Student credit cards and young credit

Sending kids off to college with a rewards credit card


Sending your kids off to college using a rewards credit card can help you earn rewards points while teaching your kid how to be financially responsible.

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If that five-figure college bill is making you cry, just think of the rewards.

Not the benefits of higher education for your child. The credit card rewards.

College is one of those life experiences card-reward experts refer to as “a spending event,” says Jon Hayes, founder and CEO of RewardStock, a site that helps consumers optimize rewards for travel.

Meaning, if you’re already spending a significant amount of money, you’re smart to manage it so that you can also score a pile of points, miles or rewards from the deal.

Considering maximizing rewards by charging college expenses or giving your student a card? Here are three moves to make first (plus tips to add your college student as an authorized user to your card):

1. Look at what you gain/lose by charging tuition
Salivating at the chance to put that four- or five-figure tuition bill on your rewards card for the points? Not so fast.

“If you’re doing it for the rewards, hopefully you’ve done the analysis to make sure it’s worth it,” says Ira Rheingold, executive director of the National Association of Consumer Advocates (NACA).

Of the 300 largest U.S. colleges and universities, 85 percent of colleges accept credit cards to pay tuition, according to a 2016 study by

Adding your child to your card account can help you amass extra rewards and help them learn smart credit habits. But have a game plan, advises Ira Rheingold, executive director of from the National Association of Consumer Advocates.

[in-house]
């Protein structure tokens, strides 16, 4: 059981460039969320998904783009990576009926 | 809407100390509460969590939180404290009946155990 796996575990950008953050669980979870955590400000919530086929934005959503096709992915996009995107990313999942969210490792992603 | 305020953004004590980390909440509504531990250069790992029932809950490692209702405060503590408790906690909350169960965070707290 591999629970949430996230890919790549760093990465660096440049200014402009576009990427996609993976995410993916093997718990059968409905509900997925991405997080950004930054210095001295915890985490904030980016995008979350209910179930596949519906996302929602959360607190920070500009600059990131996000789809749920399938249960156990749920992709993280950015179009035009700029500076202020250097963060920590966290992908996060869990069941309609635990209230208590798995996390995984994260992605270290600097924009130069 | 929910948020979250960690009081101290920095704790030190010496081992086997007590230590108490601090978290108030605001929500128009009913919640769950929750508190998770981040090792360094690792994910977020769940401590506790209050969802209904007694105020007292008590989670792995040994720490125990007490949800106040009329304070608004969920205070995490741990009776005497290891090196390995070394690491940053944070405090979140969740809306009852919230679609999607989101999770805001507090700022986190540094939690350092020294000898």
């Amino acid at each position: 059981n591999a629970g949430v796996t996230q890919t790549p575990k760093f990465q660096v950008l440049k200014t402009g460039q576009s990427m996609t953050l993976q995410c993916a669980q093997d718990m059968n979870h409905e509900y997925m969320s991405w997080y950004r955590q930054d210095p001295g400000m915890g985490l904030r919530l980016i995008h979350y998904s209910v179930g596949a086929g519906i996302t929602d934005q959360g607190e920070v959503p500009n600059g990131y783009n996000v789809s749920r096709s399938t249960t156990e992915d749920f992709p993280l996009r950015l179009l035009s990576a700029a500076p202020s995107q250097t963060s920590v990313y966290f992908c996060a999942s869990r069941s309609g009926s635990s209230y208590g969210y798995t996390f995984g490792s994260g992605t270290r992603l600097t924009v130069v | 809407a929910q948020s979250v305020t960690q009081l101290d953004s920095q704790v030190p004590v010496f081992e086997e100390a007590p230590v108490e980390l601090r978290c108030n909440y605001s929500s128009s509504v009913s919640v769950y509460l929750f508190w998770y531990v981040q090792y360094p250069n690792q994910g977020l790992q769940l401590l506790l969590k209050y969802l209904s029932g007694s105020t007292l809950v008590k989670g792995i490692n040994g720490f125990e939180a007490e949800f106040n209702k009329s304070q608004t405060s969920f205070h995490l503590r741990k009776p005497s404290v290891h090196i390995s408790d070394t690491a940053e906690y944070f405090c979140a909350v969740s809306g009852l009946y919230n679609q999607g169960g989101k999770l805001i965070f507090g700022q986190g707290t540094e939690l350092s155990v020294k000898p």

As the primary account holder, you can monitor how much they spend and what they buy. You receive the rewards, but also are responsible for the bills.

A few points to cover when you have “the talk:”

  • What’s the purpose of the card? Use it for everything, or just emergencies they can’t cover? Spell out exactly what items and situations rate as a card-worthy emergency.
  • How much they can spend without asking? What items are allowed, and which (like alcohol or cash advances) are prohibited.
  • Who’s paying the bills? And who gets to use the rewards generated by the student’s spending? Let them know when bills are due and devise a plan for reviewing them together.

Also, use spending limits and text alerts:

  • Some issuers, such as American Express, will let you set a separate limit for an authorized user’s card.
  • You can set up a spending limit that matches the budget you’ve previously agreed on with your kid.
  • Alerts will notify you when the card’s been used, where and for how much.
  • Talk to your student about the tools you’ll both be using, as well as what they can do to secure the card in a dorm environment.

Of the colleges that take plastic, most – 57 percent – charge a convenience fee. And those convenience fees average 2.75 percent. Cash back and rewards points, on the other hand, often equal 1 to 2 percent. However, know that many community colleges don’t charge a card-processing fee.

So, unless you’re averaging at least 3 percent back, or you’re planning to charge tuition in order to meet a hefty minimum spend on a juicy sign-up bonus, you’re losing money.

Ask upfront: Does the school charge a fee for paying with a credit card and, if so, how much?

And if you already have the cash to pay the bill in full and there’s no fee for the privilege, or if the bonus you’ll earn will offset the fee, “it’s a no-brainer,” says Joe Ridout, consumer services manager for Consumer Action.